Why is it that Hollywood has such a hard time adapting popular middle-grade books? Young adult literature like The Hunger Games seems to survive the process unscathed, but too many books for tweens and young teens end up being disasters.
Artemis Fowl was destroyed by Disney and then dumped it on their streaming platform. And poor Percy Jackson got such a terrible adaptation that Riordan himself described it as watching “my life’s work going through a meat grinder.”
It’s almost like the people making these movies have no idea why readers love these books so much.
But Rick Riordan is getting another chance to see his mega-popular Percy Jackson books onscreen, In addition, he just announced a movie deal with Netflix to adapt The Kane Chronicles.
Fans of these snarky, modern-day Greek myth adventures know that the movies got everything wrong. Especially the casting of Annabeth Chase! The beloved, brainy daughter of Athena was 12 years old in the books.
In the 2013 movie version of The Lightning Thief, she was played by Alexandra Daddario. The actress, now known for her steamy topless scene in True Detective, was 26 or 27 at the time of filming. Even if she was supposed to be seventeen in the film, that’s still ridiculous!
Yes, I’m still salty about that.
Hollywood loves to “age up” middle-grade heroes. It makes them more palatable to an older audience and widens the box office appeal. However, it also ignores the importance of quality programming for middle schoolers. That age is unlike any other, and there simply aren’t enough mainstream movies and TV shows made specifically for them.
Now that Riordan is more involved in the forthcoming TV series with Disney+, he’ll hopefully be able to course correct. Riordan has more clout now than he did ten years ago, thanks in part to a publishing empire similar to that of James Patterson.
While he is still writing, he’s also amplifying the work of other authors who want to explore their own cultural heritages. Riordan described the imprint, which is released under the Disney/Hyperion banner, as a chance to give back for his success.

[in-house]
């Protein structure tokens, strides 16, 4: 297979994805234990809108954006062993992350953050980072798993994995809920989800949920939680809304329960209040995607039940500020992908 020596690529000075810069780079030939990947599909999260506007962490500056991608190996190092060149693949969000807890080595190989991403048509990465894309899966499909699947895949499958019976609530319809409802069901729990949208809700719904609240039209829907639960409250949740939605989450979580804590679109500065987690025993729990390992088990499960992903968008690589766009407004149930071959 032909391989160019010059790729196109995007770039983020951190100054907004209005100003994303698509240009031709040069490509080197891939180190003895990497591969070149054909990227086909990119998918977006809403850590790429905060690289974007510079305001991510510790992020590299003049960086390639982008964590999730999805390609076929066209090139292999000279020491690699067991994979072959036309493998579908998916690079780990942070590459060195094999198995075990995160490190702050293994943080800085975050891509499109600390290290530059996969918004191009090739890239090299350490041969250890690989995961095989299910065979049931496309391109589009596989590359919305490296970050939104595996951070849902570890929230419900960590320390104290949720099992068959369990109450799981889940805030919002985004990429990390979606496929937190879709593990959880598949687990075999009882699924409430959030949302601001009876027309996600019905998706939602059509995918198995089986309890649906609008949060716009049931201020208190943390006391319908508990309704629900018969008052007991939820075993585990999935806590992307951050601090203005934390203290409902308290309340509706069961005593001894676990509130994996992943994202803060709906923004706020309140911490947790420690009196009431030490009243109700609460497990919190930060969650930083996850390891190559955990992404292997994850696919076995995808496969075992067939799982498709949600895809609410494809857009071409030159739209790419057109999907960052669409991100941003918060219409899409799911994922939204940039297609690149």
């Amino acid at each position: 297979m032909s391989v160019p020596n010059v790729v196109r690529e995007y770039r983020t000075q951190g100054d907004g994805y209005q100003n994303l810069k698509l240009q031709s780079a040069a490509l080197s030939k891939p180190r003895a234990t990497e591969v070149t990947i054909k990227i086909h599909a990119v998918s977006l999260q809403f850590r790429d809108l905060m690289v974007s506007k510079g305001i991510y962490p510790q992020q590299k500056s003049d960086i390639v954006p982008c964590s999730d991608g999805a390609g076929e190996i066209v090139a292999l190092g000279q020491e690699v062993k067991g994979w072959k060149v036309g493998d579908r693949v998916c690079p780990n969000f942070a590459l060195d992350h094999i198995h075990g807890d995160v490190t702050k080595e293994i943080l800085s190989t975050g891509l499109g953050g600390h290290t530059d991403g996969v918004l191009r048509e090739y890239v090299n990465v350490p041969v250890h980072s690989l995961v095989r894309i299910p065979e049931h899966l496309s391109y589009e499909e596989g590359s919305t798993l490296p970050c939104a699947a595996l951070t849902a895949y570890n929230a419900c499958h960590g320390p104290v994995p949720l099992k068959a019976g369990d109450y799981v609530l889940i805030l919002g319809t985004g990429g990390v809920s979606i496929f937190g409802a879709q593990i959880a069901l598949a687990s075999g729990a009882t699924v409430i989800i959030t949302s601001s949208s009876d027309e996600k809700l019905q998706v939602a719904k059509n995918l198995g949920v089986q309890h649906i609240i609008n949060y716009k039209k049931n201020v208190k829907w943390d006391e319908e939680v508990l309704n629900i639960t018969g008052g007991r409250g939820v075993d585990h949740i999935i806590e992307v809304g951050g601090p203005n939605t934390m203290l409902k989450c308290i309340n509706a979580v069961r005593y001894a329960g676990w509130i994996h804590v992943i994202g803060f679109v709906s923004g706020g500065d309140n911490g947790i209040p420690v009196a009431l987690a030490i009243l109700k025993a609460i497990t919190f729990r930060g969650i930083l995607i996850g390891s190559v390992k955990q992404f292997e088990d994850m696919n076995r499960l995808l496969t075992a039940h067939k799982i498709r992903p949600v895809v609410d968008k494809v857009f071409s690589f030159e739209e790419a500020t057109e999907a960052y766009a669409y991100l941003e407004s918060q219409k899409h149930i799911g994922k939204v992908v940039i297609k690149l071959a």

Although Riordan has an existing relationship with Disney, he’s also working with Netflix these days. This week, he released a short video announcement about the feature film deal for The Kane Chronicles.
I warned you it was a short video!
The books are set in the same shared universe as the Percy Jackson saga, but there won’t be any overlap because of the competing studios. That’s a small sacrifice, though, to see these books get their chance at a quality adaptation.
The three books in the series (The Red Pyramid, The Throne of Fire, and The Serpent’s Shadow) follow the adventures of multiracial siblings Carter and Sadie Kane. While Percy Jackson is immersed in Greek mythology, the Kanes are avatars of Egyptian gods.
Egyptian mythology is a little more opaque to modern audiences than Greek or even Norse myths. However, many of the gods are familiar to names. The main message of the books–multiracial kids fighting against the forces of evil and chaos–is particularly relevant today.
Netflix seems to be interested in developing middle-grade lit for modern audiences. They did an amazing job with the reboot of The Baby-Sitters Club, and Enola Holmes has proven to be a winner this month.
HBO Max is also mining childhood classics with the recently announced adaptation of The Westing Game. Could this be a sign that middle-grade is the new YA?